As to the instant motion, the Legislature seeks an order from this Court dismissing Hall's claims against it, pursuant to Federal Rules of Civil Procedure 12(b)(1) and 12(b)(6). The Legislature contends that this Court lacks subject matter jurisdiction to adjudicate claims brought against it, as the Legislature is entitled to Eleventh Amendment immunity 17, legislative immunity, and qualified immunity. In the alternative, the Legislature contends that Hall's Section 1983 claims are proscribed. The Legislature further contends that Hall has failed to state a claim upon which relief can be granted: (1) for declaratory relief; (2) under Section 2 of the Voting Rights Act; (3) under Section 5 of the Voting Rights Act; (4) under the First, Fourteenth, and Fifteenth Amendments to the United States Constitution; (5) under 42 U.S.C. § 1986; or (6) for attorney's fees.

Hall opposes the motion and argues that the Court has subject matter jurisdiction, as the Legislature is not immune from suit. According to Hall, the Legislature is a necessary party that is capable of granting the relief he seeks. Hall further contends that his Section 1983 claims are not proscribed, and that he is entitled to attorney's fees should he prevail. Hall also argues that he has sufficiently pled a claim upon which relief can be granted under Section 2 of the Voting Rights Act. He further contends that he has sufficiently pled claims upon which relief can be granted under the First, Fourteenth, and Fifteenth Amendments. Thus, the Legislature's motion to dismiss should be denied.

II. Standard of Review

Federal courts are courts of limited jurisdiction; without jurisdiction conferred by statute, they lack the power to adjudicate claims. In re FEMA Trailer Formaldehyde Prods. Liab. Litig., 668 F.3d 281, 286–287 (5th Cir.2012) (citing Kokkonen v. Guardian Life Ins. Co. of Am., 511 U.S. 375, 377, 114 S.Ct. 1673, 128 L.Ed.2d 391 (1994); Stockman v. FEC, 138 F.3d 144, 151 (5th Cir.1998)). Under Federal Rule of Civil Procedure (“Rule”) 12(b)(1), a claim is “properly dismissed for lack of subject-matter jurisdiction when the court lacks the statutory or constitutional power to adjudicate” the claim. Id. (quoting

[974 F.Supp.2d 951]

Home Builders Ass'n, Inc. v. City of Madison, 143 F.3d 1006, 1010 (5th Cir.1998)). A court should consider a Rule 12(b)(1) jurisdictional attack before addressing any attack on the merits. Id. (citing Ramming v. United States, 281 F.3d 158, 161 (5th Cir.2001), cert. denied,536 U.S. 960, 122 S.Ct. 2665, 153 L.Ed.2d 839 (2002)). Considering a Rule 12(b)(1) motion to dismiss first “prevents a court without jurisdiction from prematurely dismissing a case with prejudice.” Id. (citing Ramming, 281 F.3d at 161).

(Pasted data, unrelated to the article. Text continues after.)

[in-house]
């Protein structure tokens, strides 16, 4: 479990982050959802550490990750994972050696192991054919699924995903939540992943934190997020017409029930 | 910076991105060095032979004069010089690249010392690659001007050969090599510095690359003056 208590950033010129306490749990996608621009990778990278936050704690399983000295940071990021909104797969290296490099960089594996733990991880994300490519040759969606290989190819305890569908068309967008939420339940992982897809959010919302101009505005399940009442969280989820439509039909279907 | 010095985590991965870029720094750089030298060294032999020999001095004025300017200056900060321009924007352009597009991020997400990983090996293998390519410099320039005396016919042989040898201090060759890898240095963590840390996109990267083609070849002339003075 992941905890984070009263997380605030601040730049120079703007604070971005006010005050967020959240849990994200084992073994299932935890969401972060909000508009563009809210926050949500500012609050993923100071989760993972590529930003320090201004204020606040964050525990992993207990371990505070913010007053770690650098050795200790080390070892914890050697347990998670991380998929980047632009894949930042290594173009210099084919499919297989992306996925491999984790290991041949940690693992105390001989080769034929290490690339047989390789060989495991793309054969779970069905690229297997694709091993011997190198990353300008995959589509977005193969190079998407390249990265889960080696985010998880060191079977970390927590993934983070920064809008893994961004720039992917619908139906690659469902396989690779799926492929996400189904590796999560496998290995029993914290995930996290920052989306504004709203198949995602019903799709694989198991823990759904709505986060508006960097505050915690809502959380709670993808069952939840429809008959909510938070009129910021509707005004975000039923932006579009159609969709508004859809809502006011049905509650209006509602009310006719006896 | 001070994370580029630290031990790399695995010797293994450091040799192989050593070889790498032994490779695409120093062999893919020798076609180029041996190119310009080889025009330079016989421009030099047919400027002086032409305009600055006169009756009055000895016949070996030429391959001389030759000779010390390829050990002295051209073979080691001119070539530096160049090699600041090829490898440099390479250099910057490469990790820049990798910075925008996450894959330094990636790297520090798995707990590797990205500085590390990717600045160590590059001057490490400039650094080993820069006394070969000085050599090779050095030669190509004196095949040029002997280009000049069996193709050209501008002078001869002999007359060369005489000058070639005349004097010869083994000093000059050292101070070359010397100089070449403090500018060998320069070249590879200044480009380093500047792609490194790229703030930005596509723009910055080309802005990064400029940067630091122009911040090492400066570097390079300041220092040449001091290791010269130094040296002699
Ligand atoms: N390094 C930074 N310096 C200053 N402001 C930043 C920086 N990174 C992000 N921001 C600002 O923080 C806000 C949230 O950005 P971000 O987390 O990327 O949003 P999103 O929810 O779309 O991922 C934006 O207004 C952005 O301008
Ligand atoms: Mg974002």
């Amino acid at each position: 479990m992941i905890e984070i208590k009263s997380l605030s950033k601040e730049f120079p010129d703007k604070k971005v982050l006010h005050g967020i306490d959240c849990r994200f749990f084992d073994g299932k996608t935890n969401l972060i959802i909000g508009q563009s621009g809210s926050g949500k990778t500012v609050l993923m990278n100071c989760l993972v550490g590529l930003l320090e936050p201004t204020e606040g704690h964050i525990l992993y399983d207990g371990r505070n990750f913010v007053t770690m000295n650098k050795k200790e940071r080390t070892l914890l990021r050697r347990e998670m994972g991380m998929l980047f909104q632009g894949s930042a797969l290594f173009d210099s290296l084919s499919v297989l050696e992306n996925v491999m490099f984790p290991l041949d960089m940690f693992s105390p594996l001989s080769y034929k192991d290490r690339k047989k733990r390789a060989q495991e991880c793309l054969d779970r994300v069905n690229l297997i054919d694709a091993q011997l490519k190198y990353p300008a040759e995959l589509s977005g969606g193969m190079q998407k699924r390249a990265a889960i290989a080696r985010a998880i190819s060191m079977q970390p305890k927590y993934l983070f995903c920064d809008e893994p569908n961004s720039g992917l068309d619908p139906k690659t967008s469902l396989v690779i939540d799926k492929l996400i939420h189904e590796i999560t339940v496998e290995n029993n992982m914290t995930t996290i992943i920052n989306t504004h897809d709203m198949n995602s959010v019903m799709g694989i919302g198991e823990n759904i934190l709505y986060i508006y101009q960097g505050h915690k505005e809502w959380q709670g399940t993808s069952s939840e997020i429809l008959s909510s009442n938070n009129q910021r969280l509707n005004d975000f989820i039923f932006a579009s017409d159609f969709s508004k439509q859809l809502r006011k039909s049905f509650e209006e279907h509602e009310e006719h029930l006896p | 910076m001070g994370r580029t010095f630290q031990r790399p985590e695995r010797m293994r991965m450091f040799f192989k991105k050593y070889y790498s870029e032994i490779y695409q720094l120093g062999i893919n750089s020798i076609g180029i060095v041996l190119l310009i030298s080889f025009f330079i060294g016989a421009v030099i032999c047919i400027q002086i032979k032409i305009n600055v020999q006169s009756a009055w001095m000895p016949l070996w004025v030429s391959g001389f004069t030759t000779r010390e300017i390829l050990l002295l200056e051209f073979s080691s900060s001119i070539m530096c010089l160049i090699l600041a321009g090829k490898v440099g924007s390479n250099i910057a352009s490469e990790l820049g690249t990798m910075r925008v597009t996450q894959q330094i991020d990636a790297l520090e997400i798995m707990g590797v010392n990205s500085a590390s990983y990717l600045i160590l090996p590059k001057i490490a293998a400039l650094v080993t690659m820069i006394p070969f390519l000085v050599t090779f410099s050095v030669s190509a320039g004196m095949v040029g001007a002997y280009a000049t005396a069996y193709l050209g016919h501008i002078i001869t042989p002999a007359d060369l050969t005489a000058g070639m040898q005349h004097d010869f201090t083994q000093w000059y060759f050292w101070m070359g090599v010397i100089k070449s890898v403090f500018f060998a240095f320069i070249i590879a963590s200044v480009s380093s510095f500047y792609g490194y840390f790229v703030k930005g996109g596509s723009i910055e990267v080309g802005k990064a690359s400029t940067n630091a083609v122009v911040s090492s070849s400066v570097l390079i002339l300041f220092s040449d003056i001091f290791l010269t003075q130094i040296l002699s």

A motion to dismiss under Rule 12(b)(1) is analyzed under the same standard as a motion to dismiss under Rule 12(b)(6). Benton v. U.S., 960 F.2d 19, 21 (5th Cir.1992). A complaint is subject to dismissal under Rule 12(b)(6) if it fails “to state a claim upon which relief can be granted.” Fed.R.Civ.P. 12(b)(6). In reviewing a Rule 12(b)(6) motion, a court must accept all well-pleaded facts in the complaint as true and view them in the light most favorable to the plaintiff. City of Clinton v. Pilgrim's Pride Corp., 632 F.3d 148, 152–53 (5th Cir.2010) (“Under the Rule 12(b)(6) standard, all well-pleaded facts are viewed in the light most favorable to the plaintiff....”); Baker v. Putnal, 75 F.3d 190, 196 (5th Cir.1996). “To survive a motion to dismiss, a complaint must contain sufficient factual matter, accepted as true, to ‘state a claim to relief that is plausible on its face.’ ” Ashcroft v. Iqbal, 556 U.S. 662, 678, 129 S.Ct. 1937, 173 L.Ed.2d 868 (2009) (quoting Bell Atl. Corp. v. Twombly, 550 U.S. 544, 570, 127 S.Ct. 1955, 167 L.Ed.2d 929 (2007)).

In ruling on a Rule 12(b)(1) motion, however, “the court is permitted to look at evidence in the record beyond simply those facts alleged in the complaint and its proper attachments.” Ambraco, Inc. v. Bossclip B.V., 570 F.3d 233, 238 (5th Cir.2009), cert. denied,558 U.S. 1111, 130 S.Ct. 1054, 175 L.Ed.2d 883 (2010); Ramming, 281 F.3d at 161 (stating that a court ruling on a Rule 12(b)(1) motion may evaluate “(1) the complaint alone, (2) the complaint supplemented by undisputed facts evidenced in the record, or (3) the complaint supplemented by undisputed facts plus the court's resolution of disputed facts.)” 18 A motion to dismiss for lack of subject matter jurisdiction should only be granted if it appears certain that the plaintiff cannot prove any set of facts in support of his claims entitling him to relief. Wagstaff v. United States Dep't of Educ., 509 F.3d 661, 663 (5th Cir.2007).

However, “[t]he burden of proof for a Rule 12(b)(1) motion to dismiss is on the party asserting jurisdiction.” Celestine v. TransWood, Inc., 467 Fed.Appx. 317, 318 (5th Cir.2012) (quoting Ramming, 281 F.3d at 161). “Accordingly, the plaintiff constantly...